Tachibana-dera Temple, A Birthplace of Prince Shotoku

Asuka Village is famous for its historic temple and archaeological sites that tell the story of Japan’s infancy. Tachibana-dera Temple is one of the threads in the story of Asuka’s role as an ancient capital. From the birth of Japan’s legendary prince, Shotoku, to a mysterious orange tree, Tachibana-dera Temple is a great place for Japanese people–especially those interested in history.

Tachibana Temple

According to temple legend, the temple was once a villa for emperors Kinmei and Yomei. We also know for certain that in 572 C.E. Prince Shotoku was born in that very villa.

Perhaps most importantly, years later in 606 while Prince Shotoku was lecturing on Buddism in the villa when all of a sudden, lotus petals suddenly began falling from the sky and the prince’s crown started to shine brightly. Needless to say, this miraculous display astonished Empress Suiko. Shortly thereafter, the empress ordered Shotoku to build Tachibana-dera Temple.

Tachinbana-dera Temple was a huge temple at one time, but fires in 1148 and again in 1566, destroyed the pagoda and much of the temple grounds. It was only in the end of the Edo Period that the temple was rebuilt.

tachibana temple
Tachibana Temple (background) mostly likely took up all this land.

This place, and ultimately the temple, is famous for its tachibana tree, a kind of orange tree. The Nihon Shoki tells the story of how that tachibana tree came here and is as follows;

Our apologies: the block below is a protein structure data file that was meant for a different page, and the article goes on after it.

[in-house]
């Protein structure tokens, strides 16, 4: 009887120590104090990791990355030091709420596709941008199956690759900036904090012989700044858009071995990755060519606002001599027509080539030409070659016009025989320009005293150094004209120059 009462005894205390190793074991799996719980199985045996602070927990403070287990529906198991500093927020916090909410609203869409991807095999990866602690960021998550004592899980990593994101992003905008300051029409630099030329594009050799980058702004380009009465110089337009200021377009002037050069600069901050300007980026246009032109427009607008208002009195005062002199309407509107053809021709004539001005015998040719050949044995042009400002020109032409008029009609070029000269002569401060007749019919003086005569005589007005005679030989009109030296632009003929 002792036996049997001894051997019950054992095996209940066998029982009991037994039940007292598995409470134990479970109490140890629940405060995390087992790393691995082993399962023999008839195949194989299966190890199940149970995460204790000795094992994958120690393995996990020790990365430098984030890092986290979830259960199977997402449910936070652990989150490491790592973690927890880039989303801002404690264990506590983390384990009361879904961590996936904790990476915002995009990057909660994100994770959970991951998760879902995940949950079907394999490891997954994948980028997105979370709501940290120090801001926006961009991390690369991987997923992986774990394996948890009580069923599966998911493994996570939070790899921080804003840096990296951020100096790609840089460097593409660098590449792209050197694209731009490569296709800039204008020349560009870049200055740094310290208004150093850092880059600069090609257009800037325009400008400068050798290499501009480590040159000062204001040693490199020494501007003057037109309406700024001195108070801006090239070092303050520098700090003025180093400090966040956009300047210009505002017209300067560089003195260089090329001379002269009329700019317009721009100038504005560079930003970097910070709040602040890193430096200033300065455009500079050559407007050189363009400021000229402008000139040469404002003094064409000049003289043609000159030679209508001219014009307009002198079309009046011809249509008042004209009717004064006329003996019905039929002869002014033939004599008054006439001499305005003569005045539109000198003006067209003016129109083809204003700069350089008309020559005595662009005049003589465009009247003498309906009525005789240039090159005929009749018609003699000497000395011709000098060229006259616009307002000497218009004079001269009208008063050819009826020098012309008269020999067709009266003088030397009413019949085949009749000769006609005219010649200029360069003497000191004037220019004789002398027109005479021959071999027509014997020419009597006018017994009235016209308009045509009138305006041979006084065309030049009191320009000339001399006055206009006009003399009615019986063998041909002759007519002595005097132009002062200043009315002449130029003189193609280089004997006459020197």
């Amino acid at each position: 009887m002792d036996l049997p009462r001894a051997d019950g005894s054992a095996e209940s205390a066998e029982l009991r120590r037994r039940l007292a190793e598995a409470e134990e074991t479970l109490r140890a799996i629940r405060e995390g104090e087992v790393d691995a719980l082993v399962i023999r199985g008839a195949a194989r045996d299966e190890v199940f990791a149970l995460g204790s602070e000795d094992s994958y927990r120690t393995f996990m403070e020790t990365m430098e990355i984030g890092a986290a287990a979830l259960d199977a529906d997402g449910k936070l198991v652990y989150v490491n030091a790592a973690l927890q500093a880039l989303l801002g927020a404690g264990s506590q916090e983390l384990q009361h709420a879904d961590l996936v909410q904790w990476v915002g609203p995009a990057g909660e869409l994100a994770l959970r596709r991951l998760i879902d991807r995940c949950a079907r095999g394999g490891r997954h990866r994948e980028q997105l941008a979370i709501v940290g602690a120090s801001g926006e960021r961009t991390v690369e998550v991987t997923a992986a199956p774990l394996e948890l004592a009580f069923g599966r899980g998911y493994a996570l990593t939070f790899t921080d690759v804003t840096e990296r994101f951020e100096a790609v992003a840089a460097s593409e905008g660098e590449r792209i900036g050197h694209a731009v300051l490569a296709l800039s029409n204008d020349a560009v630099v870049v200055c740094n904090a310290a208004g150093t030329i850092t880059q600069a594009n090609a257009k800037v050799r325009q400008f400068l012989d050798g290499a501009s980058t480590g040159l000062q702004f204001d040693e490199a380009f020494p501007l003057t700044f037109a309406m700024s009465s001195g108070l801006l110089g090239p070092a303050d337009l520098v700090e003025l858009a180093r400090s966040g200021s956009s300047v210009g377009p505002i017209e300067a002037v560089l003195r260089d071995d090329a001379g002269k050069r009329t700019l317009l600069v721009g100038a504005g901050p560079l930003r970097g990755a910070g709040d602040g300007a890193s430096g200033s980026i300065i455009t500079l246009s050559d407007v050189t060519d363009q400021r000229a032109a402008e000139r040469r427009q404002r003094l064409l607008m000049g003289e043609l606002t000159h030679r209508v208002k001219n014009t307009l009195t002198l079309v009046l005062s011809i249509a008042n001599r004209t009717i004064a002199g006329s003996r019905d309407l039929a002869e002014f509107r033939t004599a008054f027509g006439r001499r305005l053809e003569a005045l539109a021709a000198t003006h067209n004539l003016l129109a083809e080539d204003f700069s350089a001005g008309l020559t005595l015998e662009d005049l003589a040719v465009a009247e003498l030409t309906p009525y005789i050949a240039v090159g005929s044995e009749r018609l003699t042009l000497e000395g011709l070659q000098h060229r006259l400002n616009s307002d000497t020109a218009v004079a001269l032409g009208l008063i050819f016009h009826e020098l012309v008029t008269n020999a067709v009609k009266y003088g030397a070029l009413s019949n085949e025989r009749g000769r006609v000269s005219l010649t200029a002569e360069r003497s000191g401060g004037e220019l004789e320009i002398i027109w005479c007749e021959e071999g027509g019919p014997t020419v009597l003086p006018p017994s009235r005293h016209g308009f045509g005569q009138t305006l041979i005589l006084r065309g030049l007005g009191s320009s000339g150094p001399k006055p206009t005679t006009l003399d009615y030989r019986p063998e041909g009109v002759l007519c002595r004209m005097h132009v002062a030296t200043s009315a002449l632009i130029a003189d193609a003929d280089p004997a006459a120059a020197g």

Once upon a time, Emperor Suinin order a man named Tajimamori to go to the Underworld to bring back the fruit of immortality. He obeyed and ventured out on a treacherous journey to the world of the dead. Through perils untold he succeeded and brought back the tachibana fruit.

However, around the time he came back, the emperor had already died. Feeling as though he had somehow failed his emperor, Tajimamori killed himself in front the emperor’s grave. The tachibana he brought back was planted in what would later become Tachibana Temple. 

Tachibana is a bit smaller than tangerines. We found one in Wakayama

Tachibana tree is in Tachiban Temple. Tachibana trees were once very common in Japan but now are a step away from extinction. I don’t think tachibana is edible, maybe which is why tachibana is few and far between. 

tachibana tree. It is hard to tell because it doesn’t bear any fruits!

As mentioned earlier, the temple’s pagoda burned down centuries ago and was never rebuilt. You can find the site of the pagoda next to the bell tower on the temple grounds.

former site of pagoda
Allegedly, 40m pagoda was once here


The current hondo was built in 1864 and enshrines a statue Taishi Shoman-kyo Kosan Zo [太子勝曼経講讃像] from the Muromachi Period. This represents PrinceShotoku lecturing on Buddism in the villa to Emperor Suiko. 

hondo of Tachibana Temple
Hondo of Tachibana Temple.

To the left of the hondo is the nimenseki. This mysterious two-faced stone from the Asuka Period predates all of the current buildings in the temple. Though we are not completely sure, most people believe the stone conveys the duality of man; good and evil.

nimenseki stone
Good side. It has a funny face!

Leave a Reply

Your email address will not be published. Required fields are marked *